The Mongolie Grill (Southside)

April 02, 2013
My impression of The Mongolie Grill is an Asian chain catered to the non-Asian population by means of the unique experience of watching your own customized stir-fry cook on a giant circular grill.

I've always equated the chain to fast food or food court fare, so I didn't expect the setting to be so posh. The lighting was dim, tables were set with white tablecloths and candles, and translucent silky black drapes served as partitions. We were even greeted by 3 hostesses at the entrance.

The menu offered a few starters and an approximate price for the stir-fry. Our server told us the food was $2.99/100 grams, but since there were no scales in the food area, there was no way of knowing how much food we took before paying at the counter.

The selection of toppings was quite good with a variety of veggies, meats and sauces.

There were even pineapple chunks and rice noodles.

A sign with general guidelines as to how much sauce to add was posted over the sauce station, but it's still a challenge to achieve a decent flavour. Since I didn't have an idea of what any of the sauces tasted like, I could only imagine what would taste good together and what amount would suffice. I didn't like the idea of leaving the seasoning up to the amateur.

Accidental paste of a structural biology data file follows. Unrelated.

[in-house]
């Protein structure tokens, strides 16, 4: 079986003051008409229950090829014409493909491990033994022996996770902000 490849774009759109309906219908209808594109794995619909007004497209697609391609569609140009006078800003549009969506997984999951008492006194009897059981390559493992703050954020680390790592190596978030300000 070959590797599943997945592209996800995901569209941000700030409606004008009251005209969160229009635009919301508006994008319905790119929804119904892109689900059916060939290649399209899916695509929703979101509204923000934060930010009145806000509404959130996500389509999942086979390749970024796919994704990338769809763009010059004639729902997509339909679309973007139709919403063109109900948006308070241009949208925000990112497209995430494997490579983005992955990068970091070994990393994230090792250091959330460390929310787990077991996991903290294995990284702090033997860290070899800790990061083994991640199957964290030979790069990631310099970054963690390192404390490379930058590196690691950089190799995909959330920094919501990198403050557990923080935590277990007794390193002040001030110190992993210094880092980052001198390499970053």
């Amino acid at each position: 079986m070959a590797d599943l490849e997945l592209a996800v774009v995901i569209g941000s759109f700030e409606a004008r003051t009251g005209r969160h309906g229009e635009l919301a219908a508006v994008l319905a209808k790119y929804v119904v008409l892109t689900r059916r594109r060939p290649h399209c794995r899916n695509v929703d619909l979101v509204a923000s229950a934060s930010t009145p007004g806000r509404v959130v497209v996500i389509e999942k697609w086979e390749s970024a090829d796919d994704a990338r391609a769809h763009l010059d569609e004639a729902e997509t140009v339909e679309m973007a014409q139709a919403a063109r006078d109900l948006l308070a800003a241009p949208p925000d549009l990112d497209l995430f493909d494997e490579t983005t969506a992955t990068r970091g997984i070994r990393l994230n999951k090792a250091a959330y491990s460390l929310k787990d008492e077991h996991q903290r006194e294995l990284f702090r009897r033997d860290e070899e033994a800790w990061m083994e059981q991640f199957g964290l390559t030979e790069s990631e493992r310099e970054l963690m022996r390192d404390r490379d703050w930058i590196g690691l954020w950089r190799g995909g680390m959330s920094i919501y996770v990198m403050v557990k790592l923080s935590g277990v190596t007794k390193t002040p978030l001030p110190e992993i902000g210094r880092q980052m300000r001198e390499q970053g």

The stir-fry came with complimentary soup and a side of white or brown rice. I opted for hot and sour soup which tasted strangely starchy and slightly sweet. I thought I was drinking sweet and sour sauce mixed with corn starch and water. It was probably the most unauthentic hot and sour soup I've ever had, even more so than the one at Shanghai Grill.

The food I picked up earlier was served with rice shortly after. The metal bowl I used to pick up the ingredients was half full when I paid, but the portions looked pitifully small after being cooked on the grill. The plate of food pictured below cost around $14 and I was barely full after finishing it. And I suppose you could blame it on my poor food prep skills, but the stir-fry really didn't taste all that great. Also someone at the table had ordered brown rice but was given white rice. The server said he would bring a side of brown rice over, but he didn't get around to it until the end of the meal when everyone had already finished eating.

This experience has confirmed my initial impression of the chain — food court fare at fine dining prices. In fact, the food I had was even worse than food court fare. I'll take Edo Japan, Teriyaki Experience, and even KFC over this place anytime.

The Mongolie Grill on Urbanspoon

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